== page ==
Prescription for Adventureby Kara Furlong | Feb. 1, 2012, 8:07 AM
The Vanderbilt Travel Clinic helps international travelers stay healthy
As a young married couple, Sheryl Rogers’ parents served in the Peace Corps in Malawi. Rogers’ older brother and sister were born in the East African nation, and all three siblings grew up with the stories and mementos of that earlier life. So for the milestone birthday their mother is celebrating in May, they are planning a trip back to the place that plays such an important role in family history.
Rogers, director of Books from Birth of Middle Tennessee, a childhood literacy initiative headquartered at the Monroe Carell Jr. Children’s Hospital at Vanderbilt, has traveled extensively in Europe, Canada and Mexico, but the upcoming Malawi trip is the first time she’s had to seek immunization for typhoid, malaria and other illnesses endemic to that part of the world. Her regular physician suggested she pay a visit to the Vanderbilt Travel Clinic.
Located on the second floor of The Vanderbilt Clinic, the travel clinic has provided advice, vaccines and prescriptions to international travelers for decades in partnership with Vanderbilt’s Division of Infectious Diseases. But over the last 10 years or so, travel medicine has emerged as a stand-alone specialty, said Paula Monte, a certified physician assistant at the clinic.
“We are seeing more and more people seek our services as they travel to underdeveloped countries for vacation, adventure, mission work, international adoption, business and more,” said Monte, who along with registered nurse Judy Norman dispenses advice and medications to keep travelers healthy when they’re abroad. The clinic serves adult and pediatric patients from across Middle Tennessee and surrounding states. A physician’s referral is not required to visit the clinic, but appointments are strongly recommended.
Monte sees patients who are planning trips to all corners of the globe. To stay informed on the various diseases they may encounter, she relies on an extensive network of travel medicine providers and infectious disease experts who give real-time information from the ground. This includes monitoring websites and receiving email updates 24/7, as well as subscribing to a listserv maintained by the International Society of Travel Medicine, of which the Vanderbilt Travel Clinic is a member.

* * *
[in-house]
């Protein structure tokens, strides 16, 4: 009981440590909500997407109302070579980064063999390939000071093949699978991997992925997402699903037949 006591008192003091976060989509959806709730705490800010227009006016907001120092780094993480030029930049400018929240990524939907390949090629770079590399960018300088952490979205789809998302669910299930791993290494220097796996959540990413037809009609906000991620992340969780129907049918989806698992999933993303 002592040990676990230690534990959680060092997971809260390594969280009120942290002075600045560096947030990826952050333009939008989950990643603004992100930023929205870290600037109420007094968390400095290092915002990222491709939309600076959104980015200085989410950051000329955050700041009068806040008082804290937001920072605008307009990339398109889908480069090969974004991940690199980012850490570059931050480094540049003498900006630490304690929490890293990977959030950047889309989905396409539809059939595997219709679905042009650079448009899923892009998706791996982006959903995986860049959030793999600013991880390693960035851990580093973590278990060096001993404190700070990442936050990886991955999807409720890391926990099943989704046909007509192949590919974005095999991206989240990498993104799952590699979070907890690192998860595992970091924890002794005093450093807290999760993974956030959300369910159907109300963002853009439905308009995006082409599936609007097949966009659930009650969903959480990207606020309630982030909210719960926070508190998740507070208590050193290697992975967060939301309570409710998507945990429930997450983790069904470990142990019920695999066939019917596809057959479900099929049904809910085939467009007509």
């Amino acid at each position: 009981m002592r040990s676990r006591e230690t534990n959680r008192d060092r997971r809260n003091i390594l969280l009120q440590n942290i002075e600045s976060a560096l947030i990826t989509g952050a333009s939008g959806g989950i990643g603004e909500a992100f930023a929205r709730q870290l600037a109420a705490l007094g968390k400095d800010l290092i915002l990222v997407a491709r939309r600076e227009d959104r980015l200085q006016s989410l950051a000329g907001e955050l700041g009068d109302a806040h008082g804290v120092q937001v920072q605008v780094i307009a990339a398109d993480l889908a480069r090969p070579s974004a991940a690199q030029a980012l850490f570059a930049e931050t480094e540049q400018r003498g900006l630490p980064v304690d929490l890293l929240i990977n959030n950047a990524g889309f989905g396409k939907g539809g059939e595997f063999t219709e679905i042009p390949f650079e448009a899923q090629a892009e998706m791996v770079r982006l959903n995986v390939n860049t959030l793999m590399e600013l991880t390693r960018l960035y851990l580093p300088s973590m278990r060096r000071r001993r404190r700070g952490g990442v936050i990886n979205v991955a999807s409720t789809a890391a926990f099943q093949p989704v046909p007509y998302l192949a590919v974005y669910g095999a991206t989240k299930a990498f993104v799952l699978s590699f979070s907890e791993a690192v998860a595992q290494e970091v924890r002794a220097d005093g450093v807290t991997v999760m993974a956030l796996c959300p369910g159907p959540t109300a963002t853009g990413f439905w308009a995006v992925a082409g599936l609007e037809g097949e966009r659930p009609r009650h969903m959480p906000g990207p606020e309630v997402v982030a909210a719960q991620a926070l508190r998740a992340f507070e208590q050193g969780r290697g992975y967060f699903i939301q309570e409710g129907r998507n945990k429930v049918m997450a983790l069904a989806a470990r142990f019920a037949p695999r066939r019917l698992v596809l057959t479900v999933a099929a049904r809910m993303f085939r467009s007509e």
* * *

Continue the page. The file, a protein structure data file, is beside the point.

Getting the proper vaccines and medications before a trip is among the most important things one can do to prepare – but it’s not unusual for travelers to underestimate what they need. “I do see many people who, after a consultation, will say they had no idea that they needed anything to travel to various parts of the world,” said Monte, who likes to sit down with patients and go over their travel itineraries step by step.
“I need to know specifically where they’re going – not just the country, but the location within the country,” she said. “I need to know how many days they will be at each location, what types of accommodations they will have and if they will be traveling by ground or by air.” Monte explained that travel to a rural or remote location often requires a different level of protection than travel to an urban area. Different countries also have specific entry requirements.
“Although the Vanderbilt Travel Clinic provides essential vaccinations to the international traveler, our best asset is the invaluable information we provide,” said Julie Reznicek, the clinic’s medical director and assistant professor of medicine. “Our patients are often unaware of potential infections that can be acquired while traveling and the simple measures they can take to keep themselves safe.”
For her trip to Malawi, Rogers said she received vaccinations for typhoid and hepatitis A and B, and medications to ward off traveler’s diarrhea and malaria. Rogers also had questions about yellow fever, a virus transmitted by mosquitoes that can result in hemorrhagic fever and even death. Though Malawi is not at risk for yellow fever, the landlocked nation is surrounded by countries that are.
“The nurse took the time to get out a globe and show me where I was going and to talk about the surrounding countries and what I would need to do if I traveled there,” Rogers said.
Monte recommends that travelers visit the clinic four weeks in advance of a trip. The human body needs time to respond to vaccines in order for them to be effective, she said, and some vaccines must be given in a series over several weeks. Vaccines may not be covered by insurance.
“The more time to prepare, the better off we all are,” she said. “That way if a patient has questions or if they’re uncertain if they want a vaccine, they have time to think about it and speak with their primary care provider, travel agent or the people they are visiting on the ground.”
The responsibility to stay healthy during a trip and return home healthy to family and friends falls squarely on the traveler, Monte said. “There are virtually no requirements for re-entering the United States. The U.S. government assumes that American travelers will immunize themselves before going abroad.”
The most common ailments returning travelers have are gastrointestinal symptoms, which are usually not serious. “But anyone who returns from a trip sick – especially with a fever – needs to be seen by a health care provider right away,” Monte said. “If a patient is not satisfied with their primary care provider’s approach, or if their PCP is not comfortable treating them, we can refer them to Infectious Diseases.”
For someone who didn’t enjoy geography in grade school, Monte finds her current job fascinating. “Travel medicine is so interesting because it’s constantly changing,” she said. “It’s exciting to learn what’s going on in different parts of the world.”
Kara Furlong, (615) 322-NEWS